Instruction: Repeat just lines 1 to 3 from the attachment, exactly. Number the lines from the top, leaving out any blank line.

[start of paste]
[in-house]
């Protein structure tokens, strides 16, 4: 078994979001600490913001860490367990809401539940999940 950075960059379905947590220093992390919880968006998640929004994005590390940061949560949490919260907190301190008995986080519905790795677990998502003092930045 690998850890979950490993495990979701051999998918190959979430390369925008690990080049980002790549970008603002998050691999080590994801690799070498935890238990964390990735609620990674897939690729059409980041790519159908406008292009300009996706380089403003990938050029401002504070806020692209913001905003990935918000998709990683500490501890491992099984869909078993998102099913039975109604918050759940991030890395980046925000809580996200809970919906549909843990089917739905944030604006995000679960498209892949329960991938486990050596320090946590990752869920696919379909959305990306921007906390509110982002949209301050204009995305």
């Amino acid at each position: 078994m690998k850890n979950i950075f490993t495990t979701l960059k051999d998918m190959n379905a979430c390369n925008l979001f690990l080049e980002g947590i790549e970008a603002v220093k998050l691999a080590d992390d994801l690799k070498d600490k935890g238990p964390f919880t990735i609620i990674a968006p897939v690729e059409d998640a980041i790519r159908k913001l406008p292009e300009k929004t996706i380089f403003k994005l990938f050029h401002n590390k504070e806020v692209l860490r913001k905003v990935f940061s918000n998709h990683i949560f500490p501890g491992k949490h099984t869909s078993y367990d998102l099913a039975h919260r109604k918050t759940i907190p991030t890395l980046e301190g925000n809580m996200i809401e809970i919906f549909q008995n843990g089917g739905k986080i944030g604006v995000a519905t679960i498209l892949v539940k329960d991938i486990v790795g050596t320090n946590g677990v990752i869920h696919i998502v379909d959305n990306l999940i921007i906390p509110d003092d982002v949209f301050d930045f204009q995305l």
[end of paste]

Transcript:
[in-house]
């Protein structure tokens, strides 16, 4: 078994979001600490913001860490367990809401539940999940 950075960059379905947590220093992390919880968006998640929004994005590390940061949560949490919260907190301190008995986080519905790795677990998502003092930045 690998850890979950490993495990979701051999998918190959979430390369925008690990080049980002790549970008603002998050691999080590994801690799070498935890238990964390990735609620990674897939690729059409980041790519159908406008292009300009996706380089403003990938050029401002504070806020692209913001905003990935918000998709990683500490501890491992099984869909078993998102099913039975109604918050759940991030890395980046925000809580996200809970919906549909843990089917739905944030604006995000679960498209892949329960991938486990050596320090946590990752869920696919379909959305990306921007906390509110982002949209301050204009995305």
């Amino acid at each position: 078994m690998k850890n979950i950075f490993t495990t979701l960059k051999d998918m190959n379905a979430c390369n925008l979001f690990l080049e980002g947590i790549e970008a603002v220093k998050l691999a080590d992390d994801l690799k070498d600490k935890g238990p964390f919880t990735i609620i990674a968006p897939v690729e059409d998640a980041i790519r159908k913001l406008p292009e300009k929004t996706i380089f403003k994005l990938f050029h401002n590390k504070e806020v692209l860490r913001k905003v990935f940061s918000n998709h990683i949560f500490p501890g491992k949490h099984t869909s078993y367990d998102l099913a039975h919260r109604k918050t759940i907190p991030t890395l980046e301190g925000n809580m996200i809401e809970i919906f549909q008995n843990g089917g739905k986080i944030g604006v995000a519905t679960i498209l892949v539940k329960d991938i486990v790795g050596t320090n946590g677990v990752i869920h696919i998502v379909d959305n990306l999940i921007i906390p509110d003092d982002v949209f301050d930045f204009q995305l």